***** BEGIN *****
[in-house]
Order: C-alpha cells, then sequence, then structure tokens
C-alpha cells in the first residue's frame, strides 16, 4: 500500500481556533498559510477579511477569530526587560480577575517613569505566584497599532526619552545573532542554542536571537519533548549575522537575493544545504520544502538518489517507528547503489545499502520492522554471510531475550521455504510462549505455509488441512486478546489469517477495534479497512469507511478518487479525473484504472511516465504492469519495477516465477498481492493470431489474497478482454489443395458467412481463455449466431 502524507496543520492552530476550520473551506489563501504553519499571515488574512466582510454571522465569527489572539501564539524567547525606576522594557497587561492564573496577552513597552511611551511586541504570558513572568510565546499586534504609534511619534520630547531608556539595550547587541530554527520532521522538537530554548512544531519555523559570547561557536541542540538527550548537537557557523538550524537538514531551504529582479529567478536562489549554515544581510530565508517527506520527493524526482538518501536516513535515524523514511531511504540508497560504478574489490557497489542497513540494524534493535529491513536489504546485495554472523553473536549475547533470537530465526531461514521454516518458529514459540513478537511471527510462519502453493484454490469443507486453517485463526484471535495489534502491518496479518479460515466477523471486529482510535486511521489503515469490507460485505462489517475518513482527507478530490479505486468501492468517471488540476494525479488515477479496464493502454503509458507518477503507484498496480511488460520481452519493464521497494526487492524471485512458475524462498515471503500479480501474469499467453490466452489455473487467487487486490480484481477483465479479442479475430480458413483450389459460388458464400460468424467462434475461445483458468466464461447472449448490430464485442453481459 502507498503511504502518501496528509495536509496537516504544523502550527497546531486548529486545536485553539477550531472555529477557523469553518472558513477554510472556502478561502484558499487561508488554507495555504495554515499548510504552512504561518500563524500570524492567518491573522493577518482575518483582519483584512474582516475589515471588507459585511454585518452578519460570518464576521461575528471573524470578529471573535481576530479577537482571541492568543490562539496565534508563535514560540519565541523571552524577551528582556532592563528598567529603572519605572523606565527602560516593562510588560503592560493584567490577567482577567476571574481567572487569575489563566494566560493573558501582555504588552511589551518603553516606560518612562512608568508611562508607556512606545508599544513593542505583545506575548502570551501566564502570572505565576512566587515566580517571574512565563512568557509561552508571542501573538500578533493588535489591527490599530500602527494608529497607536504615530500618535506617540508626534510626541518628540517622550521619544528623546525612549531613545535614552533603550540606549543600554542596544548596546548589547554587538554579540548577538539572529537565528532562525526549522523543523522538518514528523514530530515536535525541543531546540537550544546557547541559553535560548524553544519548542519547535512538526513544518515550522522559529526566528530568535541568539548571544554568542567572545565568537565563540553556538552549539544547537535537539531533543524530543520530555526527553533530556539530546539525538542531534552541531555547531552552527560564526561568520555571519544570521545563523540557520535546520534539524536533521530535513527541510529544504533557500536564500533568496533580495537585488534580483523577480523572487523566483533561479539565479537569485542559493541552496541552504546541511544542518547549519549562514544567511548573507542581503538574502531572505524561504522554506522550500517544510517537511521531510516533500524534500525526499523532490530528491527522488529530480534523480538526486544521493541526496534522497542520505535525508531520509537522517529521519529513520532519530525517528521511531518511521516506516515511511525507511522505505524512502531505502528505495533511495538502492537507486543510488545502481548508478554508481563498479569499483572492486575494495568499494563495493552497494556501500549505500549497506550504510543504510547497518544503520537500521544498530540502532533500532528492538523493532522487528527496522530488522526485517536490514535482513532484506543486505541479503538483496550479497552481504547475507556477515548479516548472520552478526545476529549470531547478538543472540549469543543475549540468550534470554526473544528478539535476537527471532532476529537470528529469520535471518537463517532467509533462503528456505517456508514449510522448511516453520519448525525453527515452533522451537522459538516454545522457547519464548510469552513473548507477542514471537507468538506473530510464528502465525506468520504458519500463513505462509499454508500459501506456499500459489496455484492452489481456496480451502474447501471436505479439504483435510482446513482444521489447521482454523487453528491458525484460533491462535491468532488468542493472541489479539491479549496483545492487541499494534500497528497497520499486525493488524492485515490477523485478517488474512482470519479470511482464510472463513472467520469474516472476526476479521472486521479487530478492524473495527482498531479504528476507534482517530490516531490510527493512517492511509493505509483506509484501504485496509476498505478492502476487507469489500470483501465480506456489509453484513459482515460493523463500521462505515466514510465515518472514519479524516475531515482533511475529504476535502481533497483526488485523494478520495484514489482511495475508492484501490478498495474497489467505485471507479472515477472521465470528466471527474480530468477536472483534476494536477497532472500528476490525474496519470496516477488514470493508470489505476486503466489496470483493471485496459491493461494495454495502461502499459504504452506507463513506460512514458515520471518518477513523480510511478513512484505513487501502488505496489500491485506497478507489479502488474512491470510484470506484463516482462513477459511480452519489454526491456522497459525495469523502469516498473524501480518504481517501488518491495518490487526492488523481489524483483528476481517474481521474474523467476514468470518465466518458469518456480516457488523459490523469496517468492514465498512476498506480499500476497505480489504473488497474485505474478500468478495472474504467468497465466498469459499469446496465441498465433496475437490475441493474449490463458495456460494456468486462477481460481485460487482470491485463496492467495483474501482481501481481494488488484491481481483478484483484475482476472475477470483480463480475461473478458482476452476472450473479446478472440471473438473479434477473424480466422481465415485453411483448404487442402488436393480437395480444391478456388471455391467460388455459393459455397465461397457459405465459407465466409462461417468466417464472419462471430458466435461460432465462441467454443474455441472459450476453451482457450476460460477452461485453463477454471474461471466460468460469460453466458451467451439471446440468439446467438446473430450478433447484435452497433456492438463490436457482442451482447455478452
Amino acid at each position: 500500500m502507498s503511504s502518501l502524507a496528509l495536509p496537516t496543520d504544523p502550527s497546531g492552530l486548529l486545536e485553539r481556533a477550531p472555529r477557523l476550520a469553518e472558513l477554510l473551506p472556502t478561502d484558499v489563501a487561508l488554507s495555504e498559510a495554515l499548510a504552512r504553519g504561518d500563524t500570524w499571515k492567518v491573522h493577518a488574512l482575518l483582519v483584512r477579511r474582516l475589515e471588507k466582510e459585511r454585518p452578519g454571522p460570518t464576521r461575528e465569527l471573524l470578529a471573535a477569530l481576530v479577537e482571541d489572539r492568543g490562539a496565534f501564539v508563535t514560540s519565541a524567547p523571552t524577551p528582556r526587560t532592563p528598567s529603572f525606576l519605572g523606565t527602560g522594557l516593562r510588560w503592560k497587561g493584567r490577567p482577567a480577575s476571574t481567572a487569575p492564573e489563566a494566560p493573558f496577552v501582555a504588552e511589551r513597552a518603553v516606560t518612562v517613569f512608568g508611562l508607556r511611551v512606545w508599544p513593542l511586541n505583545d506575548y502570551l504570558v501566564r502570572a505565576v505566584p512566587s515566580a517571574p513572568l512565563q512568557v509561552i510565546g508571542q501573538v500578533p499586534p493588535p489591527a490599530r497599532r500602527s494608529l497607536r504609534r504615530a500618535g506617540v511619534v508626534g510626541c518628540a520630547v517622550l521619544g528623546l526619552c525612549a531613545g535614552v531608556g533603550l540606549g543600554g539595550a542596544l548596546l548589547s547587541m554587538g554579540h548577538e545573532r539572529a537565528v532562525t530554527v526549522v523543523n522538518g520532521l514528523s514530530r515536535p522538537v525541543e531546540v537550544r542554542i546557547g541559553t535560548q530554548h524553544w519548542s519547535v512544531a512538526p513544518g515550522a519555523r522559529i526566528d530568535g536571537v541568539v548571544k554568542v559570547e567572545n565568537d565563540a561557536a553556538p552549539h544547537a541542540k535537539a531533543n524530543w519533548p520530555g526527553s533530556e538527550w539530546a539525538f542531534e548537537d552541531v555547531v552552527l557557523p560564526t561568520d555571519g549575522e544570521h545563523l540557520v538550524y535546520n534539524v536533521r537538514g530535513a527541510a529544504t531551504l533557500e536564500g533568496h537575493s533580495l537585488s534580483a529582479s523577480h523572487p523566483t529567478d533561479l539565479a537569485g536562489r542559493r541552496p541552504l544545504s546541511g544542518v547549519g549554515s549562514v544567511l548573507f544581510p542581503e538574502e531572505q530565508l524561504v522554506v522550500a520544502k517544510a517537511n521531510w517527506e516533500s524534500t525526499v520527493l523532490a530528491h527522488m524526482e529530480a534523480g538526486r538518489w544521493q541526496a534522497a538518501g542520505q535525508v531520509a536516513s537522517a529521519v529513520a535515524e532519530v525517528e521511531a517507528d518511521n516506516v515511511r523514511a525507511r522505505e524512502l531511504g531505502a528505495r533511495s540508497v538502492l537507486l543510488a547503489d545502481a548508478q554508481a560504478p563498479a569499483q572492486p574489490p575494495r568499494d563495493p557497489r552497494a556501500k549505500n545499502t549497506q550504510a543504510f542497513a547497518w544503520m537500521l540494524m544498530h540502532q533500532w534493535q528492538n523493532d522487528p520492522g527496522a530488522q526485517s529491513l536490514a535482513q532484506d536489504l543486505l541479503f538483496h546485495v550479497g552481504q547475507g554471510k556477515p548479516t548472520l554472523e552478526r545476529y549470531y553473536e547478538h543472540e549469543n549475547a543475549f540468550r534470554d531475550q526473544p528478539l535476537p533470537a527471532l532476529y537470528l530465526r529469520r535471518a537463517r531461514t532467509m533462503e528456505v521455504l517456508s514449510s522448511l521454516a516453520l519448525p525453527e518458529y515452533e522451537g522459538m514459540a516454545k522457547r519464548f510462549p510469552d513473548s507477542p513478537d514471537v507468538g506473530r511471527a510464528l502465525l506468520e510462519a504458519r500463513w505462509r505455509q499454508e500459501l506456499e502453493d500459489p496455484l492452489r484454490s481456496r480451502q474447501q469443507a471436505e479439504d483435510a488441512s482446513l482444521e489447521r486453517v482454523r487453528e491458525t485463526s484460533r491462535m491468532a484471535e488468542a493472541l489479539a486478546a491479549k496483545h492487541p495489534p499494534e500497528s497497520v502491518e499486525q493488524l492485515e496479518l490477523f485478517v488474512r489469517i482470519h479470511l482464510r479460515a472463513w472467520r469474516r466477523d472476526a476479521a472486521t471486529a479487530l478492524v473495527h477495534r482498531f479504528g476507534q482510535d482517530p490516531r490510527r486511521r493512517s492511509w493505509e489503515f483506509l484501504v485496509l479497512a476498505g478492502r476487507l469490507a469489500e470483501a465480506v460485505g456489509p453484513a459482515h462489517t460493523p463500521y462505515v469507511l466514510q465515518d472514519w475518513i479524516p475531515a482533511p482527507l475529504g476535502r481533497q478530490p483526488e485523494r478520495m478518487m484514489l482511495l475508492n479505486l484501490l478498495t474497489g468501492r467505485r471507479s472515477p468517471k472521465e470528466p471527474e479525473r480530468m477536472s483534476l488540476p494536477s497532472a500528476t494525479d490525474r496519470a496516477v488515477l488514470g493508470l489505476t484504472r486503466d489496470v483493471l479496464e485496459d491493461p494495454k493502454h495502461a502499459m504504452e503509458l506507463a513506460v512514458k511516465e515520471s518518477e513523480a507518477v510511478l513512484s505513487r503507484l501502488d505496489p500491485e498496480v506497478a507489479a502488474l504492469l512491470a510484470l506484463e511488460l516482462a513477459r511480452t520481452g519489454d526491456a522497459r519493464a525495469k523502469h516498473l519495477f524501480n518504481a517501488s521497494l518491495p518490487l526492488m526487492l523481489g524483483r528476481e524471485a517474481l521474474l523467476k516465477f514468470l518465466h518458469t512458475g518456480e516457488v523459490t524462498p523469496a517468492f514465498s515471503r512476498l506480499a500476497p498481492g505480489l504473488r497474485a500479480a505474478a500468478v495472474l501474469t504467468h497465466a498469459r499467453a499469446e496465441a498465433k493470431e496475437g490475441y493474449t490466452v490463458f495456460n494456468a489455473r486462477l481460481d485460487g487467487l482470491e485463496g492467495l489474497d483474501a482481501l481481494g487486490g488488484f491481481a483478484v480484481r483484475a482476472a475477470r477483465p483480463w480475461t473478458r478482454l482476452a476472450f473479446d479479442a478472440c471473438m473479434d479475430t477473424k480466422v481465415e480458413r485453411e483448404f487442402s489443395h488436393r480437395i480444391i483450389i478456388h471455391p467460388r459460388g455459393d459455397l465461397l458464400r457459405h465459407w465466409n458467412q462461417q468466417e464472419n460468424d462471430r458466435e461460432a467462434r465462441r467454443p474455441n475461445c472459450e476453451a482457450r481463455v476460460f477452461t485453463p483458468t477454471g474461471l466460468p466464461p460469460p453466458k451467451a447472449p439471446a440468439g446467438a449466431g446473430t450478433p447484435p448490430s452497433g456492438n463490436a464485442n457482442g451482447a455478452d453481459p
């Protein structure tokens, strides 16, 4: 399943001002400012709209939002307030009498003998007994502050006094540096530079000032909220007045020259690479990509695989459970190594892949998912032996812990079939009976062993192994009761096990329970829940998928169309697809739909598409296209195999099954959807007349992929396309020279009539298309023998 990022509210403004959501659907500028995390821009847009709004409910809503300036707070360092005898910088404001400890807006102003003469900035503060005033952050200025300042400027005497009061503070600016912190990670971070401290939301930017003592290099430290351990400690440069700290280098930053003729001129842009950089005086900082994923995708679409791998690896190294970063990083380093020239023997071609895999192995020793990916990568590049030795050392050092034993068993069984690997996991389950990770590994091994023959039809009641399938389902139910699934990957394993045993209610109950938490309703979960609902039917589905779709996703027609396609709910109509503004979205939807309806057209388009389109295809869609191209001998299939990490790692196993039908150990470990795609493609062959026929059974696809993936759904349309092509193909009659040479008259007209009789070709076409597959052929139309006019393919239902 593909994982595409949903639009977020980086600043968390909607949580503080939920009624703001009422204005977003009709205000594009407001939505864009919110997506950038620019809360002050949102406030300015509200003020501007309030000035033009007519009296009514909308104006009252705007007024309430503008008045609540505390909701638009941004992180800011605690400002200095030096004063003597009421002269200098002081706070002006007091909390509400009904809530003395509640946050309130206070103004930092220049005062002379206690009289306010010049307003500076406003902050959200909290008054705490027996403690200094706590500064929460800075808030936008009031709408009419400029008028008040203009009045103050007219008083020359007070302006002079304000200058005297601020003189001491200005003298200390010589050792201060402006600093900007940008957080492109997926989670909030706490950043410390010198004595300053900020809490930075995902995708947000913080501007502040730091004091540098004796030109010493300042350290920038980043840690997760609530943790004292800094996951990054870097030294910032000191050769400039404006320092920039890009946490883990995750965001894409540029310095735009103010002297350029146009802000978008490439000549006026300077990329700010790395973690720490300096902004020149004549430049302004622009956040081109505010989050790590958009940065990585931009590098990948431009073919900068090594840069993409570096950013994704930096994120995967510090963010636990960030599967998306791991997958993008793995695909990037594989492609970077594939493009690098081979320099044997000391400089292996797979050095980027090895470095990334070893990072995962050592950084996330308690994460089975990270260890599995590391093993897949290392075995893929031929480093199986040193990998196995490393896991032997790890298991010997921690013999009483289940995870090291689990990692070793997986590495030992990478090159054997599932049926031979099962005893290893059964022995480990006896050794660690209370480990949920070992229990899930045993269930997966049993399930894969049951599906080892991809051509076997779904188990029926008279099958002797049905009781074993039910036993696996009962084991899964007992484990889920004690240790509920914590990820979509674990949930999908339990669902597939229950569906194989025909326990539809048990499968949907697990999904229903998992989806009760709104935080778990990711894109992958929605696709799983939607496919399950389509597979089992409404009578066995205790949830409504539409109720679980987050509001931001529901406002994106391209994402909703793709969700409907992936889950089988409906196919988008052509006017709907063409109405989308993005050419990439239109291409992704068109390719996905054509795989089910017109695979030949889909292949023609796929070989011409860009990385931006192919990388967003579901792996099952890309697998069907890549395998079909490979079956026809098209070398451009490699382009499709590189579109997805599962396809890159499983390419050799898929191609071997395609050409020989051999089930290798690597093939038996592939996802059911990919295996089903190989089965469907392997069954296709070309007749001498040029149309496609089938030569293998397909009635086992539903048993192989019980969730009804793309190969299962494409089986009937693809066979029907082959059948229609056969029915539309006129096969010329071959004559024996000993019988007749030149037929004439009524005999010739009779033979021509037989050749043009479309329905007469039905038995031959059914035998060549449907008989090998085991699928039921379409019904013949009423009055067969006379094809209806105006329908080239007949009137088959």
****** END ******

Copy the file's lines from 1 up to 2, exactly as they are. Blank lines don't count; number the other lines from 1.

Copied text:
[in-house]
Order: C-alpha cells, then sequence, then structure tokens